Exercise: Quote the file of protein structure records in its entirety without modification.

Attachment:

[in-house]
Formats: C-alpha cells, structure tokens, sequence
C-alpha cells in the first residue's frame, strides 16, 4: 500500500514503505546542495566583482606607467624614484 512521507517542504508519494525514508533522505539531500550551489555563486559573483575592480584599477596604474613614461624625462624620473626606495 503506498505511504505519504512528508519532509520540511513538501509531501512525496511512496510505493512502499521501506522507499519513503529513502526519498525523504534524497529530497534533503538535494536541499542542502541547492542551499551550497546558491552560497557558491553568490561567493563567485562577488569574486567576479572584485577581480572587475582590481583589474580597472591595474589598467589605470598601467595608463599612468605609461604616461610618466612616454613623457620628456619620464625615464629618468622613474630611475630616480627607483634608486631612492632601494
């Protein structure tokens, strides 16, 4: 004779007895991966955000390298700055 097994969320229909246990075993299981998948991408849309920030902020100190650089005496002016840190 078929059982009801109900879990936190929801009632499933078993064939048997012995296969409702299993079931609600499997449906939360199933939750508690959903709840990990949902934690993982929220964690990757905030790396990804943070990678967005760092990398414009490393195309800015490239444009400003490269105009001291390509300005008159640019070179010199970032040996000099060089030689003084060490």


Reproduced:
[in-house]
Formats: C-alpha cells, structure tokens, sequence
C-alpha cells in the first residue's frame, strides 16, 4: 500500500514503505546542495566583482606607467624614484 512521507517542504508519494525514508533522505539531500550551489555563486559573483575592480584599477596604474613614461624625462624620473626606495 503506498505511504505519504512528508519532509520540511513538501509531501512525496511512496510505493512502499521501506522507499519513503529513502526519498525523504534524497529530497534533503538535494536541499542542502541547492542551499551550497546558491552560497557558491553568490561567493563567485562577488569574486567576479572584485577581480572587475582590481583589474580597472591595474589598467589605470598601467595608463599612468605609461604616461610618466612616454613623457620628456619620464625615464629618468622613474630611475630616480627607483634608486631612492632601494
């Protein structure tokens, strides 16, 4: 004779007895991966955000390298700055 097994969320229909246990075993299981998948991408849309920030902020100190650089005496002016840190 078929059982009801109900879990936190929801009632499933078993064939048997012995296969409702299993079931609600499997449906939360199933939750508690959903709840990990949902934690993982929220964690990757905030790396990804943070990678967005760092990398414009490393195309800015490239444009400003490269105009001291390509300005008159640019070179010199970032040996000099060089030689003084060490």